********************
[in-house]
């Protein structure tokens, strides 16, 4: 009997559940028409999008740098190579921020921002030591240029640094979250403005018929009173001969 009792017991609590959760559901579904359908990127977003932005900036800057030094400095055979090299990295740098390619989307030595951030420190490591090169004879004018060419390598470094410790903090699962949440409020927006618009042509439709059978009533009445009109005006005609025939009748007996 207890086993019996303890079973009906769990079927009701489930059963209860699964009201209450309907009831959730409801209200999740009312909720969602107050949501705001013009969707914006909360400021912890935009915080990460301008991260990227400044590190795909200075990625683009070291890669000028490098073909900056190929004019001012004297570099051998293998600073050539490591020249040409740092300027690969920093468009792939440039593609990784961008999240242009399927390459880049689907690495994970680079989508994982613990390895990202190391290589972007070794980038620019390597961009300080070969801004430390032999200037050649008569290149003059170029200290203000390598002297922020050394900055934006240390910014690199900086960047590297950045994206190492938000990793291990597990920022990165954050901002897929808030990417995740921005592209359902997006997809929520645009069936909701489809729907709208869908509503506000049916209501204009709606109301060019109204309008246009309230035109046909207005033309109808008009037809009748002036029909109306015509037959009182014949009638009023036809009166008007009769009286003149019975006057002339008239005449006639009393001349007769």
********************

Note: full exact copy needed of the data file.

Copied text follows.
[in-house]
């Protein structure tokens, strides 16, 4: 009997559940028409999008740098190579921020921002030591240029640094979250403005018929009173001969 009792017991609590959760559901579904359908990127977003932005900036800057030094400095055979090299990295740098390619989307030595951030420190490591090169004879004018060419390598470094410790903090699962949440409020927006618009042509439709059978009533009445009109005006005609025939009748007996 207890086993019996303890079973009906769990079927009701489930059963209860699964009201209450309907009831959730409801209200999740009312909720969602107050949501705001013009969707914006909360400021912890935009915080990460301008991260990227400044590190795909200075990625683009070291890669000028490098073909900056190929004019001012004297570099051998293998600073050539490591020249040409740092300027690969920093468009792939440039593609990784961008999240242009399927390459880049689907690495994970680079989508994982613990390895990202190391290589972007070794980038620019390597961009300080070969801004430390032999200037050649008569290149003059170029200290203000390598002297922020050394900055934006240390910014690199900086960047590297950045994206190492938000990793291990597990920022990165954050901002897929808030990417995740921005592209359902997006997809929520645009069936909701489809729907709208869908509503506000049916209501204009709606109301060019109204309008246009309230035109046909207005033309109808008009037809009748002036029909109306015509037959009182014949009638009023036809009166008007009769009286003149019975006057002339008239005449006639009393001349007769």